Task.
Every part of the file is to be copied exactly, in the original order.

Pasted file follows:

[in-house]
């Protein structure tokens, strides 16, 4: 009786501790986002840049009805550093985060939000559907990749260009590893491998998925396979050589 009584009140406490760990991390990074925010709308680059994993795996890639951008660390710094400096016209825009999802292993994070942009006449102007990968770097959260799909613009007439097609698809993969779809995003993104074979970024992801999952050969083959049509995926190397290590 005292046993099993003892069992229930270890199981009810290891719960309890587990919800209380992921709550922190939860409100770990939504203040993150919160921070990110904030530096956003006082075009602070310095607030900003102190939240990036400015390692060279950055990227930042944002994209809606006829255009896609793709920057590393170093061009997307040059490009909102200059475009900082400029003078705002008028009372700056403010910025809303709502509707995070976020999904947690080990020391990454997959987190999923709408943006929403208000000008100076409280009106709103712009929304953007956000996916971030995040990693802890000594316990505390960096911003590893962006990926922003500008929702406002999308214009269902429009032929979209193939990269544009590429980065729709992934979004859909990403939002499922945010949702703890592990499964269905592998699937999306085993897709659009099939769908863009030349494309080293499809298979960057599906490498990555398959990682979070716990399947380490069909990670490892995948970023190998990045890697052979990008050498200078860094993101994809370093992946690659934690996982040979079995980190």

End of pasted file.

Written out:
[in-house]
């Protein structure tokens, strides 16, 4: 009786501790986002840049009805550093985060939000559907990749260009590893491998998925396979050589 009584009140406490760990991390990074925010709308680059994993795996890639951008660390710094400096016209825009999802292993994070942009006449102007990968770097959260799909613009007439097609698809993969779809995003993104074979970024992801999952050969083959049509995926190397290590 005292046993099993003892069992229930270890199981009810290891719960309890587990919800209380992921709550922190939860409100770990939504203040993150919160921070990110904030530096956003006082075009602070310095607030900003102190939240990036400015390692060279950055990227930042944002994209809606006829255009896609793709920057590393170093061009997307040059490009909102200059475009900082400029003078705002008028009372700056403010910025809303709502509707995070976020999904947690080990020391990454997959987190999923709408943006929403208000000008100076409280009106709103712009929304953007956000996916971030995040990693802890000594316990505390960096911003590893962006990926922003500008929702406002999308214009269902429009032929979209193939990269544009590429980065729709992934979004859909990403939002499922945010949702703890592990499964269905592998699937999306085993897709659009099939769908863009030349494309080293499809298979960057599906490498990555398959990682979070716990399947380490069909990670490892995948970023190998990045890697052979990008050498200078860094993101994809370093992946690659934690996982040979079995980190």